Subscribe to Here’s the Deal, our politics newsletter for analysis you won’t find anywhere else.
Thank you. Please check your inbox to confirm.
Leave your feedback
A grand jury considering whether or not to indict Darren Wilson, the police officer who shot and killed Michael Brown, will reconvene for deliberations Monday, with a decision possibly coming next week. The NewsHour’s Stephen Fee is in Ferguson, where tension is building and security is ramping up.
The stress level is high. We're waiting on this grand jury thing to come back.
Alongside West Florian Avenue in Ferguson, Missouri, this weekend, local activists who have been monitoring police behavior engaged in an impromptu dialogue with an officer who made a traffic stop.
I'm just saying, if my neighborhood growing up, whether they were good or bad people or not, the job is to help people.
Paul Muhammad and his wife founded the community group Peace Keepers Saint Louis shortly after the shooting death of unarmed black teenager Michael Brown this past August.
And pretty much our whole position since the unrest began in August was just to stand in the gap, that we would be a buffer between the police and our people to keep any more of our young people from getting hurt or getting killed.
Are we seeing a buildup and are you feeling more tension?
Oh, man. I mean, the anxiety, the stress is very high. The tension is — is rising by the moment in anticipation of the announcement of the grand jury.
On Saturday, with speculation that a grand jury decision could be imminent, authorities put up barricades around a courthouse in nearby Clayton, Missouri.
It's where that grand jury has been meeting to consider charges against officer Darren Wilson. And until they make that decision, this is a community that's holding its breath, waiting to see what kind of charges could be brought against that police officer and what the community's reaction will be.
We're a region that's been in mourning with a family who has lost their son, and we're a region that — that's aware of the tensions that — that this incident has created. And as we await the grand jury's decision, everybody's tense, everybody's talking about this.
So far, no word, but that's not to say police and protesters aren't prepared.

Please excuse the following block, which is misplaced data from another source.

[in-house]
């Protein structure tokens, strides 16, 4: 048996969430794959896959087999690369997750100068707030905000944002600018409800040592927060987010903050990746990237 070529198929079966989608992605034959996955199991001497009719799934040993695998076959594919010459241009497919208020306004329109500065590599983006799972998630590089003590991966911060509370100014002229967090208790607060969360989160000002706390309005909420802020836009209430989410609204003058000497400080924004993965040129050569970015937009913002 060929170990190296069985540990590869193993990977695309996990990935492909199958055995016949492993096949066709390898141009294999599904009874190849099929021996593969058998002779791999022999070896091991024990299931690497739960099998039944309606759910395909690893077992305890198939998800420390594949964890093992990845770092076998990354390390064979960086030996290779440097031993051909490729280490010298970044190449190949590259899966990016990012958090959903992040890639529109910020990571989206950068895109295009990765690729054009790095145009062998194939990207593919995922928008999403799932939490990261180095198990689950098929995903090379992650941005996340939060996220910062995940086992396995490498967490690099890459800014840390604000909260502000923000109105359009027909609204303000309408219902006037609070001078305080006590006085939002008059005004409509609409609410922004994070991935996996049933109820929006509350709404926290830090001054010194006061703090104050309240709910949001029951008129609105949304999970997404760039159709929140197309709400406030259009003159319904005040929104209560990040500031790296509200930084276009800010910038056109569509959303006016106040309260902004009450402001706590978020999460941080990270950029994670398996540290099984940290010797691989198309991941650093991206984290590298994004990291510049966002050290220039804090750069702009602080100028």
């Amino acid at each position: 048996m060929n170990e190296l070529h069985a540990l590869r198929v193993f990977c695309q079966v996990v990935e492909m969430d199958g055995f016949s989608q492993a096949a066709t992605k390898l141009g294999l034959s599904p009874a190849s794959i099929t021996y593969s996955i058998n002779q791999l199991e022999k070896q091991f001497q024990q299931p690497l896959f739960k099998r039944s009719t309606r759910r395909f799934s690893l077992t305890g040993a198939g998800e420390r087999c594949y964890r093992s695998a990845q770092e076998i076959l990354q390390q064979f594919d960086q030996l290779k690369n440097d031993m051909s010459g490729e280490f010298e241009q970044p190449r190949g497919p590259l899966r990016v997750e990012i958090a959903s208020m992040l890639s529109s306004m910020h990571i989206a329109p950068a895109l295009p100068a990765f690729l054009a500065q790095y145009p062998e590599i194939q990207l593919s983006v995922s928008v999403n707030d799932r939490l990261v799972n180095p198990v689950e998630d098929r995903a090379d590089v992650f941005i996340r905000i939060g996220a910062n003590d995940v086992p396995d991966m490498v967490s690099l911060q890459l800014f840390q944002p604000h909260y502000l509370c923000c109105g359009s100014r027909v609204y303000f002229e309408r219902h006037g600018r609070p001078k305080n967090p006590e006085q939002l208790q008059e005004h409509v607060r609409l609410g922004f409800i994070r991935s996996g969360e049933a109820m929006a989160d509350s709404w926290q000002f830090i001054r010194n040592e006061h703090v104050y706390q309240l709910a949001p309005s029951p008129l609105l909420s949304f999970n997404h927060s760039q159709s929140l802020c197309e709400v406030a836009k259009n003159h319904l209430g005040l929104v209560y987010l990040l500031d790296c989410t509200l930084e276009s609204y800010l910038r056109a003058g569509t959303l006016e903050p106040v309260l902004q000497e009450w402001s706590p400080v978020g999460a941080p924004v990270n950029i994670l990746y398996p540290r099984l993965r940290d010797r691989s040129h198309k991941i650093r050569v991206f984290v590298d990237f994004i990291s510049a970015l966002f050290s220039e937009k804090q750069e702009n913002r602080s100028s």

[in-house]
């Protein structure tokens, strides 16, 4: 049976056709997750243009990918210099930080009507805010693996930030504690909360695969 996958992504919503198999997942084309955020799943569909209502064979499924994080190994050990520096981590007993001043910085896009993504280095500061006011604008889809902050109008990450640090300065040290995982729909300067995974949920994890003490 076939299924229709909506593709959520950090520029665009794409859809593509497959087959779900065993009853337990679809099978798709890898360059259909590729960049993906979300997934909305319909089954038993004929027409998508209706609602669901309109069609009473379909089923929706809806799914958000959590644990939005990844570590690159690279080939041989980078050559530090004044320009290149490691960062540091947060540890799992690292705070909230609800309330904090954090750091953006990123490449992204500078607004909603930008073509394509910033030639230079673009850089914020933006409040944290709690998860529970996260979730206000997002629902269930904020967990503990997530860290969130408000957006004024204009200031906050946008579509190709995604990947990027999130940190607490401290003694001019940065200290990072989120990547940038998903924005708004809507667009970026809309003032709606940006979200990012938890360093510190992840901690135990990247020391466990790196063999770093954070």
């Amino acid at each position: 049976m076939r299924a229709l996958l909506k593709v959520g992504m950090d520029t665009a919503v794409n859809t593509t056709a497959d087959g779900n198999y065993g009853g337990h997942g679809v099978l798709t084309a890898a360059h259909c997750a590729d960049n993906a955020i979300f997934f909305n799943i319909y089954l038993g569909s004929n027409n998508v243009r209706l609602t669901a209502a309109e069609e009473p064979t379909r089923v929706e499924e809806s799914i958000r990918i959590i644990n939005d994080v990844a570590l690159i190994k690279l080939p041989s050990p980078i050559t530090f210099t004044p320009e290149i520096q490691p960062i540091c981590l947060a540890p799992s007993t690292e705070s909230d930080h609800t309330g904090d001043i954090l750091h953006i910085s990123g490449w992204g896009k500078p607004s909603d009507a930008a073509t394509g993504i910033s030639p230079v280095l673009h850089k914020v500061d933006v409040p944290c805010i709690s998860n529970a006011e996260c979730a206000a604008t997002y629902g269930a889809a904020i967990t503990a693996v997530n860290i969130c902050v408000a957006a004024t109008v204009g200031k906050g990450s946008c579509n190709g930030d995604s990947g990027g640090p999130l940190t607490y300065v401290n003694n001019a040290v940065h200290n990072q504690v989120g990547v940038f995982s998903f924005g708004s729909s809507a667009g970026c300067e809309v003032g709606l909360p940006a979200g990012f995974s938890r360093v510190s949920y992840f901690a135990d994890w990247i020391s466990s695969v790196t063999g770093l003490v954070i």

Last week, Missouri Governor Jay Nixon declared a state of emergency in expectation of protests. And on Saturday, the FBI dispatched nearly 100 agents to support local law enforcement.
MAYOR FRANCIS SLAY:
If protesters are nonviolent, police will not be aggressive. But if some protesters turn violent or threaten or are threatening, police will respond to keep everyone safe.
In the past days, government officials and community groups have met to set ground rules for any major demonstrations, with the priority of protecting lives.
Still, youth protest organizer Ashley Yates is concerned about law enforcement's mobilization.
They have made it very clear that while we are organizing to create systemic change, they are organizing to suppress us.
We met with a group of local clergy dubbed Disciples of Justice that is pleading for peace, no matter what decision the grand jury makes.
We have been training people how to peacefully protest.
And Pastor Robert White of the Peace of Mind Church says the focus ought to remain on how young black men are treated by the police.
PASTOR ROBERT WHITE:
This thing is not about just Mike Brown. It's about every African-American man throughout this country, ever minority.
In the meantime, onlookers and locals continue to gather where Michael Brown was shot this summer. And as the Thanksgiving holiday approaches, they anxiously await whatever comes next.
Watch the Full Episode
Support Provided By:
Additional Support Provided By: